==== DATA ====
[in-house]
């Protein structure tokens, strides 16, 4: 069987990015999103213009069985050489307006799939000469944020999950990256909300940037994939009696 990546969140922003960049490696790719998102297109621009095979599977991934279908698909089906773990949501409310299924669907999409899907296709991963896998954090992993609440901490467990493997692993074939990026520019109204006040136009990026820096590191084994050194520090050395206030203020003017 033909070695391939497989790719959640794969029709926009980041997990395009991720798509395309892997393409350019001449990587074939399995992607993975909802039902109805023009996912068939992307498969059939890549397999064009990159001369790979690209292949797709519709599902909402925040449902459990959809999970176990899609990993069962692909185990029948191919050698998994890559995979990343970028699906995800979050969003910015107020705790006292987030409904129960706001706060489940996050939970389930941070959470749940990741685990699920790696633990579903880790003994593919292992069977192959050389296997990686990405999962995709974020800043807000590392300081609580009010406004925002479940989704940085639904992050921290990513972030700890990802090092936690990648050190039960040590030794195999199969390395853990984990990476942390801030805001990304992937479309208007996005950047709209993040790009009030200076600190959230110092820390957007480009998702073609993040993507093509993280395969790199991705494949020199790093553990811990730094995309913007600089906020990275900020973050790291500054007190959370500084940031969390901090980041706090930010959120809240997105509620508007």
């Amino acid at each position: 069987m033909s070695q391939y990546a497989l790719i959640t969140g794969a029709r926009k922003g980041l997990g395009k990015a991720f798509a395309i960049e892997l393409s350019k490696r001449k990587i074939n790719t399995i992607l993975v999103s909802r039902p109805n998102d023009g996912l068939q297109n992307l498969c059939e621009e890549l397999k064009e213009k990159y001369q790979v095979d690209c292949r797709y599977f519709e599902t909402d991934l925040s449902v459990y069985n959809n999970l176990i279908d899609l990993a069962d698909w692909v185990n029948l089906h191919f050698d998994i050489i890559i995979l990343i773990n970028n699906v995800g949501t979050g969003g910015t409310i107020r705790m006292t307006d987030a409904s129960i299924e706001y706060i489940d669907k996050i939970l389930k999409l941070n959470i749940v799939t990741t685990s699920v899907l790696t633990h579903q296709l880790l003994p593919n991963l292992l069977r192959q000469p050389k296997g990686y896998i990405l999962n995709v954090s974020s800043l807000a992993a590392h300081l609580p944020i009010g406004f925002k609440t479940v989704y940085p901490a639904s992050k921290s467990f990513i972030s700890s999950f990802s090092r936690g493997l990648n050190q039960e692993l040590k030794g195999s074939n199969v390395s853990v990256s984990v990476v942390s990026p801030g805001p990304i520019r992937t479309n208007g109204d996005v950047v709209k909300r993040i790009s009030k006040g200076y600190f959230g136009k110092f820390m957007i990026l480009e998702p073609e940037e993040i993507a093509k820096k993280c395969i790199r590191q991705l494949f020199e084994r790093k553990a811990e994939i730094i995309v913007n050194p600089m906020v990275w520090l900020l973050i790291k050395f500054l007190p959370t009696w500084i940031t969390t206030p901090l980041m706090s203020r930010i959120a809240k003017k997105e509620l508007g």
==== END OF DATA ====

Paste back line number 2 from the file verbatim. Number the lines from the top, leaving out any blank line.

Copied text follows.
């Protein structure tokens, strides 16, 4: 069987990015999103213009069985050489307006799939000469944020999950990256909300940037994939009696 990546969140922003960049490696790719998102297109621009095979599977991934279908698909089906773990949501409310299924669907999409899907296709991963896998954090992993609440901490467990493997692993074939990026520019109204006040136009990026820096590191084994050194520090050395206030203020003017 033909070695391939497989790719959640794969029709926009980041997990395009991720798509395309892997393409350019001449990587074939399995992607993975909802039902109805023009996912068939992307498969059939890549397999064009990159001369790979690209292949797709519709599902909402925040449902459990959809999970176990899609990993069962692909185990029948191919050698998994890559995979990343970028699906995800979050969003910015107020705790006292987030409904129960706001706060489940996050939970389930941070959470749940990741685990699920790696633990579903880790003994593919292992069977192959050389296997990686990405999962995709974020800043807000590392300081609580009010406004925002479940989704940085639904992050921290990513972030700890990802090092936690990648050190039960040590030794195999199969390395853990984990990476942390801030805001990304992937479309208007996005950047709209993040790009009030200076600190959230110092820390957007480009998702073609993040993507093509993280395969790199991705494949020199790093553990811990730094995309913007600089906020990275900020973050790291500054007190959370500084940031969390901090980041706090930010959120809240997105509620508007």